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First ereader: Nook?
#1  LCIII 09-20-2020, 09:36 PM
I posted several years ago about getting an e-reader, but didn't go through with it. I'm now digitizing as much as possible to downsize, so having most of my books on an e-reader sounds like the way forward.

I'm considering a Nook Glowlight. For my first e-reader, I like the idea of support being available at any B&N. Do their associates typically know Nooks well? Will they be reasonably helpful with side-loaded books? I'm in the US, but lived overseas and hope to eventually do that again. Any issues with Nooks if you're overseas?

I assume I'll be fine starting out with just the Nook and B&N's e-book store. Eventually, I'll start exploring other markets and side-loading. At that point, I envision all of my e-books being centrally stored on my PC hard drive. I'll learn to use Calibre to manage my library. The reasons I see for storing everything on my PC are: 1) I want some control over my library, free of any device-specific obstacles; and 2) if I decide to switch to another company's e-reader, I want to be able to smoothly transfer my library to the new device (I assume having central storage on my PC would facilitate that).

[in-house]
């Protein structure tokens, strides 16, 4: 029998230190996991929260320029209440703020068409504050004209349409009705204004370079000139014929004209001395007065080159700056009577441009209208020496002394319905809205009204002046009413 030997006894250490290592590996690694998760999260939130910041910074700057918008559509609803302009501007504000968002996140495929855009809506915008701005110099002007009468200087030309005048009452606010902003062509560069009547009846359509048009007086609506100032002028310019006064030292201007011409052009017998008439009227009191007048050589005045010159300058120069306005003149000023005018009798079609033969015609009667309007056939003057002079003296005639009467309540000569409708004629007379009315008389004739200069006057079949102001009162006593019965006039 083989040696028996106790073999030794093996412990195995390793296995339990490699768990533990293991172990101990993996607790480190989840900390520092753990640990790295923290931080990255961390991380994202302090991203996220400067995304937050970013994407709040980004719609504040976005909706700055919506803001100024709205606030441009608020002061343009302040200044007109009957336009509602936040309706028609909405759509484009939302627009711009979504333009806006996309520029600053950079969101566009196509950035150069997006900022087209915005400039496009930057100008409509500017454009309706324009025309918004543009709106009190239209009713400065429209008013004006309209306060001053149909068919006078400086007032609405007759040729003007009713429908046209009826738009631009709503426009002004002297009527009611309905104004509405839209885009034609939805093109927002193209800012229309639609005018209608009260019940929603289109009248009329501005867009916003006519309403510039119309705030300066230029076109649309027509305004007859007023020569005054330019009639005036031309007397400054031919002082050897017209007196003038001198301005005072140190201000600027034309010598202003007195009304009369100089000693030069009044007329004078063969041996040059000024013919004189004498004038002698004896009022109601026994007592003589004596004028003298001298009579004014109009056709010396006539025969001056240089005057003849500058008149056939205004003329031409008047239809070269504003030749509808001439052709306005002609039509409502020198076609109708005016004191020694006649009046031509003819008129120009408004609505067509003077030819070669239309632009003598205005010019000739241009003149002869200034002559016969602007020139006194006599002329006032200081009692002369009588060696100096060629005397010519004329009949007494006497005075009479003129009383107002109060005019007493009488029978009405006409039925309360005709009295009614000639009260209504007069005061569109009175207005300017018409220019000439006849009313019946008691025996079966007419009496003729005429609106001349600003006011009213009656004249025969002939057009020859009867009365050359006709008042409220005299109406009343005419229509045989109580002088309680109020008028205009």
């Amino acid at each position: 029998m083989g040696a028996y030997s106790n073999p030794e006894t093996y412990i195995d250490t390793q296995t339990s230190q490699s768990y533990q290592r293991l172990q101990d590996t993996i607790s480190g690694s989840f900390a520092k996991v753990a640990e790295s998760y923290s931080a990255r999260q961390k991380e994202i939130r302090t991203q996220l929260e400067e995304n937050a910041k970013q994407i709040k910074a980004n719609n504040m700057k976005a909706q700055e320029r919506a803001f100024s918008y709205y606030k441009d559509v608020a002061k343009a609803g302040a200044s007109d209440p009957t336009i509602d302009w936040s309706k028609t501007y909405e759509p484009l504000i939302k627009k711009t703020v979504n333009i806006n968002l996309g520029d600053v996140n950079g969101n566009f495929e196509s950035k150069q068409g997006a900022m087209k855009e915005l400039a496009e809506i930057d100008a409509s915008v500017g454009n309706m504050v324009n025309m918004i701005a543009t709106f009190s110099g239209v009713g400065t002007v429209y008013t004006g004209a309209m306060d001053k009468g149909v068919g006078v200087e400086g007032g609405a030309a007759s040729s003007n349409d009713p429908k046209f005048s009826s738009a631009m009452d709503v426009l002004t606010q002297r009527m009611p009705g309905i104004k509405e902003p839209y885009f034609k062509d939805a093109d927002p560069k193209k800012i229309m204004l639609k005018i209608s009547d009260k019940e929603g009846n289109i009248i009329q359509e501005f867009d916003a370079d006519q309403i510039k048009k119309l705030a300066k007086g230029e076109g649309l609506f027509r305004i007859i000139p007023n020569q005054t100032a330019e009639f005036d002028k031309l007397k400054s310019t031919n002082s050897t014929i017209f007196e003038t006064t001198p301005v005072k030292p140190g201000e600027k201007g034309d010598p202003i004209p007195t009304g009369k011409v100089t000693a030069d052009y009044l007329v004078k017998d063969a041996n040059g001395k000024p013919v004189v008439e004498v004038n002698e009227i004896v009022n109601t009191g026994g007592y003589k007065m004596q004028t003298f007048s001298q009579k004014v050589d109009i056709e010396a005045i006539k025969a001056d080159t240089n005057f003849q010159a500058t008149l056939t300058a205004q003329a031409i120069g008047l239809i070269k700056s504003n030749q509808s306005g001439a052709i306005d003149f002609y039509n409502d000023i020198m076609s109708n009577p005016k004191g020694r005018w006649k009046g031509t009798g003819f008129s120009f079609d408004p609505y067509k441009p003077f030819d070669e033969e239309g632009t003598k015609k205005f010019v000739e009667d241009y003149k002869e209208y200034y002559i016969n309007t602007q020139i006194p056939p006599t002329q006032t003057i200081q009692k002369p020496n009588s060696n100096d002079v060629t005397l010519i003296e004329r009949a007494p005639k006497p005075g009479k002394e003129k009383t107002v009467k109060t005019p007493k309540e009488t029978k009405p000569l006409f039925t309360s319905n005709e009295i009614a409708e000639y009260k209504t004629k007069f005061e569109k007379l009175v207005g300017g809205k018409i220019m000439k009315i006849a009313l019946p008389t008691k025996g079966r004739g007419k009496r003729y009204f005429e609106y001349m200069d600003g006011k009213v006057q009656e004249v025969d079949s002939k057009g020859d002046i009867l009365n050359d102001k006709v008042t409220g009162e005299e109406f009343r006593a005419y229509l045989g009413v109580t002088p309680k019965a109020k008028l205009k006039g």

If the Nook isn't a good choice for me, I'll probably consider Kobo next.

Thanks!
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#2  Sirtel 09-20-2020, 11:49 PM
If you plan to remove the DRM from your books, don't buy from B&N. You may not be able to even download your B&N books to your PC, let alone deDRM them. Besides, they only sell ebooks in the US. So forget B&N if you're going to live elsewhere.

The Nook is OK for sideloading, but it's less customizable than Kobo or even Kindle. No installing your own fonts, for example. And don't count on store assistance with sideloading.
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#3  meeera 09-21-2020, 04:49 AM
Quote LCIII
If the Nook isn't a good choice for me, I'll probably consider Kobo next.

Thanks!
Unless the Nook has some killer feature for you, I'd personally recommend getting a Kobo and seeking your support here. I doubt whether B&N store support is going to be 10% the usefulness of that. (But hey, I could be wrong - does anyone have personal experience of great Nook support in-store?)
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#4  darryl 09-21-2020, 05:06 AM
Personally I wouldn't touch a Nook. Firstly, support for it has been sadly lacking from B&N for quite a while now. However, in fairness, there are some signs now that James Daunt places some importance on it which may result in improved support. Personally I wouldn't take the chance. Secondly is the unfriendly approach to DRM removal, though if you are not worried about removing DRM this won't matter. Which leads to the next point? Is B&N going to survive? If not, what guarantee is there that you could access your purchased books. Though Kobo or less likely another vendor may take over your account, this is far from guaranteed.